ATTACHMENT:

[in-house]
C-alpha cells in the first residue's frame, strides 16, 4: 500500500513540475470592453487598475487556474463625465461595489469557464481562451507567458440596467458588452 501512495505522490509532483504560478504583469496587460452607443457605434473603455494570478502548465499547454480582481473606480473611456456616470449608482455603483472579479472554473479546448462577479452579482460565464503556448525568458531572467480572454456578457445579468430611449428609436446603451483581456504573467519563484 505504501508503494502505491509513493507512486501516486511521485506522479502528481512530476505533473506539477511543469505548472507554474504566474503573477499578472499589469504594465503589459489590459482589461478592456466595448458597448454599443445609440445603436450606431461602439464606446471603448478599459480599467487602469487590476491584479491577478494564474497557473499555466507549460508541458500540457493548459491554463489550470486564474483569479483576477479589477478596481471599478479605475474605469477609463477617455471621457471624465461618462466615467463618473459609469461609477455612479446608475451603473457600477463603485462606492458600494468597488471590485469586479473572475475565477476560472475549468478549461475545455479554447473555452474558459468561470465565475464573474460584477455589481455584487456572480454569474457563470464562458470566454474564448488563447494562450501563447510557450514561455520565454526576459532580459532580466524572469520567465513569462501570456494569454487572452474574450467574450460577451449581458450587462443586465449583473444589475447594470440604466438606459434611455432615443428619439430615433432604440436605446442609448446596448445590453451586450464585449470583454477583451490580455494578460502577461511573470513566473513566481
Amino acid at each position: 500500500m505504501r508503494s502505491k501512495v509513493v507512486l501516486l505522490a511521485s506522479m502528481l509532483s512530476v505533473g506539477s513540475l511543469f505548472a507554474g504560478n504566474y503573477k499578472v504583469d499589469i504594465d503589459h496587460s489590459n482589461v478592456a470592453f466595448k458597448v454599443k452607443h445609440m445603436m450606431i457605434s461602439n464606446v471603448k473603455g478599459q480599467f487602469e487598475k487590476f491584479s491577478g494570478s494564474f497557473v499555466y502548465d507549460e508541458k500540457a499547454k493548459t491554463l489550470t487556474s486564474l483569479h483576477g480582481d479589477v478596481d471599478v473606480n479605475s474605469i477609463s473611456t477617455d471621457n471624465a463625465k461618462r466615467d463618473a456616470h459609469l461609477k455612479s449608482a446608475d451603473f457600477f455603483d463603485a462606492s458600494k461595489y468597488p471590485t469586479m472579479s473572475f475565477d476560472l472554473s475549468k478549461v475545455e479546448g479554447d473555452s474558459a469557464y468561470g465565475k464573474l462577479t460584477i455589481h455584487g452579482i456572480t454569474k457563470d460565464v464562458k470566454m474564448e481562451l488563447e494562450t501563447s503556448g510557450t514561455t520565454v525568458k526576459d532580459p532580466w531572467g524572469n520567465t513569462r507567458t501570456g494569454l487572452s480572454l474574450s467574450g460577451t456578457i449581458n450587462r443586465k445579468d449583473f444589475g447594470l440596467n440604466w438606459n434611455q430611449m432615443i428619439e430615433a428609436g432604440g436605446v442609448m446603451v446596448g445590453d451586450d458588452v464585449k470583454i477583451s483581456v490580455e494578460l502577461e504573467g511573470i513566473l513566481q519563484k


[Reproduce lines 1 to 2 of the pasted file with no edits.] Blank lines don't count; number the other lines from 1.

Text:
[in-house]
C-alpha cells in the first residue's frame, strides 16, 4: 500500500513540475470592453487598475487556474463625465461595489469557464481562451507567458440596467458588452 501512495505522490509532483504560478504583469496587460452607443457605434473603455494570478502548465499547454480582481473606480473611456456616470449608482455603483472579479472554473479546448462577479452579482460565464503556448525568458531572467480572454456578457445579468430611449428609436446603451483581456504573467519563484 505504501508503494502505491509513493507512486501516486511521485506522479502528481512530476505533473506539477511543469505548472507554474504566474503573477499578472499589469504594465503589459489590459482589461478592456466595448458597448454599443445609440445603436450606431461602439464606446471603448478599459480599467487602469487590476491584479491577478494564474497557473499555466507549460508541458500540457493548459491554463489550470486564474483569479483576477479589477478596481471599478479605475474605469477609463477617455471621457471624465461618462466615467463618473459609469461609477455612479446608475451603473457600477463603485462606492458600494468597488471590485469586479473572475475565477476560472475549468478549461475545455479554447473555452474558459468561470465565475464573474460584477455589481455584487456572480454569474457563470464562458470566454474564448488563447494562450501563447510557450514561455520565454526576459532580459532580466524572469520567465513569462501570456494569454487572452474574450467574450460577451449581458450587462443586465449583473444589475447594470440604466438606459434611455432615443428619439430615433432604440436605446442609448446596448445590453451586450464585449470583454477583451490580455494578460502577461511573470513566473513566481